In 2008, as oil was moving through its lows of $32 a barrel, there was obvious carnage going on in the stocks of oil companies. But one group was establishing themselves as the most battered, least favored of all the sub-sectors in the energy world – The pipeline and storage companies.
The MLP 'craze' was already at full tilt in the years leading up to the oil collapse, and dozens of pipeline and other midstream players happily watched their stocks soar in the tax-advantaged mania that the limited partnership vehicle delivered. They were so smart, writing down decaying assets and delivering 85 percent or more of their revenues to their 'partners' – hedge funds were using shares of the companies as placeholders for cash, lapping up the 'distributions' instead of settling for 3 percent on treasuries (at the time). Pensioners flocked to them. The model might have had a cyclical 'ponzi-like' feel to it, with ever-competing debt cycles, but as long as the product flowed and the distributions got paid, everyone was happy to look the other way.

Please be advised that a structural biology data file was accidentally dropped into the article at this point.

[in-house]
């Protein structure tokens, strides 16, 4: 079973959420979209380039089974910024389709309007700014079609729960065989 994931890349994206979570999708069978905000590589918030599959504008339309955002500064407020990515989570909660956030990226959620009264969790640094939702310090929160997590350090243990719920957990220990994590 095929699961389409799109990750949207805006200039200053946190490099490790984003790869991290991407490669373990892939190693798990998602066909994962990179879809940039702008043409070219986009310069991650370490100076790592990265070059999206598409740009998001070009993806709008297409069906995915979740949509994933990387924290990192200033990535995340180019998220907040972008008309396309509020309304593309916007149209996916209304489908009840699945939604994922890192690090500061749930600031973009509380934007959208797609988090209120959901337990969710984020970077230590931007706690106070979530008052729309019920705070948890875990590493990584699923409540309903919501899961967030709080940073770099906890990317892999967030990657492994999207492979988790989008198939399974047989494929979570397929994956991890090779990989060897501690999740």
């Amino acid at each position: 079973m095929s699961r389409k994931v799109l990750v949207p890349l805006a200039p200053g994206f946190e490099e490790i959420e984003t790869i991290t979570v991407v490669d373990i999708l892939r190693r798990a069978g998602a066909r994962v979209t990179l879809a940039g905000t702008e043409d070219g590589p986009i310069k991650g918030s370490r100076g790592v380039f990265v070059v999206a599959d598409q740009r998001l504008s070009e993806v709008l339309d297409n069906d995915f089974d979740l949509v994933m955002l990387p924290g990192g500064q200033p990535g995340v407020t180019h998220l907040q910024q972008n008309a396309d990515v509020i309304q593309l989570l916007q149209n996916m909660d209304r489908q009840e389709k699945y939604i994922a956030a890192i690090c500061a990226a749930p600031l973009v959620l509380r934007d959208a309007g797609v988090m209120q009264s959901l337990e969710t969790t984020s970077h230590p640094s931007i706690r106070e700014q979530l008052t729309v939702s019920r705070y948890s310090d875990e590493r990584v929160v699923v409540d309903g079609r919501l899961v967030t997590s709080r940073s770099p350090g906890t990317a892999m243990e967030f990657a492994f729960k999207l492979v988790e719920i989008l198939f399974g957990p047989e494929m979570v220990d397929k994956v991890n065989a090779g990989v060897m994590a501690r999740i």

Then the market nosedived.
As much as the continued production and transport of U.S. crude and natural gas was at risk, 2008 had an added ingredient that annihilated the MLP's – credit lock-up. Without available credit to fund necessary expansion, the group became untouchable. In 2008 and early 2009, MLP's dropped well over 50 percent of their value, with some of even the most conservative members paying…